Happy Halloween! Let’s talk about something spooky.
Her footsteps in the litter and debris muffled the forest noises around her, and for a moment she considered humming to further drown the sounds that frightened her. But it would be foolish to handicap herself. She kept quiet, listening to her too-loud footsteps.
Twilight made the way difficult, and she hoped she was still going the right way. She slipped, half-losing her zouri. She paused, to refit it to her foot, and the footsteps did not.
So right now a lot of writing friends and I are stocking up on coffee, candy, and Prozac, building our bunkers for National Novel Writing Month (fondly known as NaNoWriMo). Only I don’t like coffee, so I make up for it with chocolate. To each her own.
NaNoWriMo is a blitz to write at least 50,000 words in 30 days. (Of course, no, one isn’t writing a publishable book in 30 days, nor is 50,000 words a complete novel in nearly any genre. But that’s not exactly the point, either, so work with us here.)
Considering that at my sugar-and-caffeine-induced perfect zone, I peak at about 1000 words per hour, and that’s not really sustainable — I know a lot of professionals who are quite pleased with 250 words per hour — and considering that normal life doesn’t actually suspend for most of us, you can see the challenge here. So motivation and discipline are big concepts for the NaNo community.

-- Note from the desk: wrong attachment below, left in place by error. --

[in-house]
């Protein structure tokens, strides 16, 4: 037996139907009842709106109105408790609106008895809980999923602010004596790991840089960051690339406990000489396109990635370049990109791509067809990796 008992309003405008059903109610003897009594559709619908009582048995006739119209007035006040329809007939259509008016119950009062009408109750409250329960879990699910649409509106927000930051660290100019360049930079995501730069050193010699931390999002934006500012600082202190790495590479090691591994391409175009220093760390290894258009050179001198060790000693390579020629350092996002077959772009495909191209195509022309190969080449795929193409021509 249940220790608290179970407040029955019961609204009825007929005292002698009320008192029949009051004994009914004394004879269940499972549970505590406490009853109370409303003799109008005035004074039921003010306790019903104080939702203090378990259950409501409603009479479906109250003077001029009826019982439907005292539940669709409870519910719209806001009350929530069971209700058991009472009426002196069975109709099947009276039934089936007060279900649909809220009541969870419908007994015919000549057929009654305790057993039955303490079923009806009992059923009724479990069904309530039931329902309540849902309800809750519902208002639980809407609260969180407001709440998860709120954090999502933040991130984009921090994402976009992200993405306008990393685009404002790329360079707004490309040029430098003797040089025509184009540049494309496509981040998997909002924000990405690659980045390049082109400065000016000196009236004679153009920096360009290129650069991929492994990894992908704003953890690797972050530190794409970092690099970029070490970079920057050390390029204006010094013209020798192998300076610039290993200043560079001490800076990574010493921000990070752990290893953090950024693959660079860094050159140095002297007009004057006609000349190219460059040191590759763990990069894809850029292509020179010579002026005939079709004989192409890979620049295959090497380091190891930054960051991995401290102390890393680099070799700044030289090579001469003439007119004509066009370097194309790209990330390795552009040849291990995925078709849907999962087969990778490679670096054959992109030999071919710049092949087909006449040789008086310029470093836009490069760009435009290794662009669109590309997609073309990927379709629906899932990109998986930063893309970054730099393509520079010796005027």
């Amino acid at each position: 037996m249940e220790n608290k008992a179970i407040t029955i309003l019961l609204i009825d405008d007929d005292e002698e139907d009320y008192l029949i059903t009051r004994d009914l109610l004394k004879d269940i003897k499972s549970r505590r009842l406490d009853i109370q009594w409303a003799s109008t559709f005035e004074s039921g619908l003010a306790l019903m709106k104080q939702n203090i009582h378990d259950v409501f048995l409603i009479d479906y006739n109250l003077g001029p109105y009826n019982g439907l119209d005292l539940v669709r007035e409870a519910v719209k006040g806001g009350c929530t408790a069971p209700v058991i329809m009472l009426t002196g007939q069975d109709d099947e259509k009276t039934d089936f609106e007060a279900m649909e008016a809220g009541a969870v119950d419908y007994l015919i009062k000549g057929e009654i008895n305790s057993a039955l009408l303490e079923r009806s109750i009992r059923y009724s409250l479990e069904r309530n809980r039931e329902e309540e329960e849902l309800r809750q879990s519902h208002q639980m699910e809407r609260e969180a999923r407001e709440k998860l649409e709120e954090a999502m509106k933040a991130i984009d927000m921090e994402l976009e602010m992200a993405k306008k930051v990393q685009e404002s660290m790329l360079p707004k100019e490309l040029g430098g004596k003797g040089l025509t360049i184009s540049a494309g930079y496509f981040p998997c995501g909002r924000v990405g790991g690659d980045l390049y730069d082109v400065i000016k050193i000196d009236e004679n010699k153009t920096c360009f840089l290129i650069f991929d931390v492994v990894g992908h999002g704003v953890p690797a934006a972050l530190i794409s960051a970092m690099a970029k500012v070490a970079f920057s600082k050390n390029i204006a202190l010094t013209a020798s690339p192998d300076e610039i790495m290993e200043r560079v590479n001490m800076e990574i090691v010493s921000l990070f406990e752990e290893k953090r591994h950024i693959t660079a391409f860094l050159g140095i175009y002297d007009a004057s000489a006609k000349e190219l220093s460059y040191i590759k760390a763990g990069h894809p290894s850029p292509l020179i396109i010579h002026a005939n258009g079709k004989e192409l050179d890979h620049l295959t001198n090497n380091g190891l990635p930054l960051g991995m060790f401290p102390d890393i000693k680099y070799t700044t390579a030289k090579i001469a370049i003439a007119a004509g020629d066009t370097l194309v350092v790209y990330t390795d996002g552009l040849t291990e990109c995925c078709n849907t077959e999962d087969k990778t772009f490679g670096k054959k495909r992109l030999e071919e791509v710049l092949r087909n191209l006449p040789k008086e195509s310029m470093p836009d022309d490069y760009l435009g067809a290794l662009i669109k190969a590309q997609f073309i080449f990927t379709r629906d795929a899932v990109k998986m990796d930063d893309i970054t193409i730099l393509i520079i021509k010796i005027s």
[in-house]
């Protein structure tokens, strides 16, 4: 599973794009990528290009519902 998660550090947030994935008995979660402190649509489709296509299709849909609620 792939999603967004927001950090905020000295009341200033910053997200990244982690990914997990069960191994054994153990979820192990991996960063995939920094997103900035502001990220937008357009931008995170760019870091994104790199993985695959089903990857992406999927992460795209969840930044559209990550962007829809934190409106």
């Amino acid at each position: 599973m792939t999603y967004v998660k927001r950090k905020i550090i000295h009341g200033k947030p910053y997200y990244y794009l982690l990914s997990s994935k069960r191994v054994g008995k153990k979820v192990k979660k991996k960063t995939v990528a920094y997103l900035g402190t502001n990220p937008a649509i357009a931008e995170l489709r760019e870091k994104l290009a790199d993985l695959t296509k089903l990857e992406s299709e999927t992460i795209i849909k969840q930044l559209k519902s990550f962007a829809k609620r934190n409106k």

There are lots of ways NaNo writers motivate themselves, but it boils down to several commonly-used terms — small incentives, big incentives, anti-incentives, and rituals.
Let’s look at them from a professional behavior perspective.
I don’t do Wordless Wednesday much, but sometimes you’ve just got something to share.
My friend the talented Amanda Irwin of Elemental Photography wanted to recreate this fun image of children fighting off zombies on playground equipment. She issued an open call for predators and prey, and this happened.
There’s a lot of research involved in any historical piece. I heard Susan Spann, author of Claws of the Cat, say that she had spent over two hours looking up historic ikebana seasonal arrangements, just to put the correct flowers (hydrangeas) in a scene. I myself spent considerable time researching the histories of such commonplace things as daikon and goldfish. But sometimes the source material is hard to come by, especially in English.
I (blood-red heart) vampires. Not any particular incarnation of them (though there are some incarnations I do particularly dislike), but the mythos of them. Creeping, skulking, life-stealing, blood-drinking, vein-piercing, sexual-metaphor-but-not-sexy-themselves vampires.